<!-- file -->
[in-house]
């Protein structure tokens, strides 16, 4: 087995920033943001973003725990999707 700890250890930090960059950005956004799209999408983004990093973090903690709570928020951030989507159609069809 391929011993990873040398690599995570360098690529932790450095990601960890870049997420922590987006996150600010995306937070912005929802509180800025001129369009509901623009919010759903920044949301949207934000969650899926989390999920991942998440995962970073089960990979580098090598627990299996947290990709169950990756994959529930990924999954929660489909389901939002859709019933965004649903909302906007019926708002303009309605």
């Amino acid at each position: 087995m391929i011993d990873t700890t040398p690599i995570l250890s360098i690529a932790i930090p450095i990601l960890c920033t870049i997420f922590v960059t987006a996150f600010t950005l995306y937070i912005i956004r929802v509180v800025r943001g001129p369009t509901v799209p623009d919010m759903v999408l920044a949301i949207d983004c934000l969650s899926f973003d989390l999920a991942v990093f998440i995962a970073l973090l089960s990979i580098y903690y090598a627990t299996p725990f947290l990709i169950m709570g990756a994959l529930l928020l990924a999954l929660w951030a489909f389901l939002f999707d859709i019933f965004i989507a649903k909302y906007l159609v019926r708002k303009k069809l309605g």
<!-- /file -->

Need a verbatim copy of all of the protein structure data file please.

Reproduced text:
[in-house]
């Protein structure tokens, strides 16, 4: 087995920033943001973003725990999707 700890250890930090960059950005956004799209999408983004990093973090903690709570928020951030989507159609069809 391929011993990873040398690599995570360098690529932790450095990601960890870049997420922590987006996150600010995306937070912005929802509180800025001129369009509901623009919010759903920044949301949207934000969650899926989390999920991942998440995962970073089960990979580098090598627990299996947290990709169950990756994959529930990924999954929660489909389901939002859709019933965004649903909302906007019926708002303009309605």
């Amino acid at each position: 087995m391929i011993d990873t700890t040398p690599i995570l250890s360098i690529a932790i930090p450095i990601l960890c920033t870049i997420f922590v960059t987006a996150f600010t950005l995306y937070i912005i956004r929802v509180v800025r943001g001129p369009t509901v799209p623009d919010m759903v999408l920044a949301i949207d983004c934000l969650s899926f973003d989390l999920a991942v990093f998440i995962a970073l973090l089960s990979i580098y903690y090598a627990t299996p725990f947290l990709i169950m709570g990756a994959l529930l928020l990924a999954l929660w951030a489909f389901l939002f999707d859709i019933f965004i989507a649903k909302y906007l159609v019926r708002k303009k069809l309605g």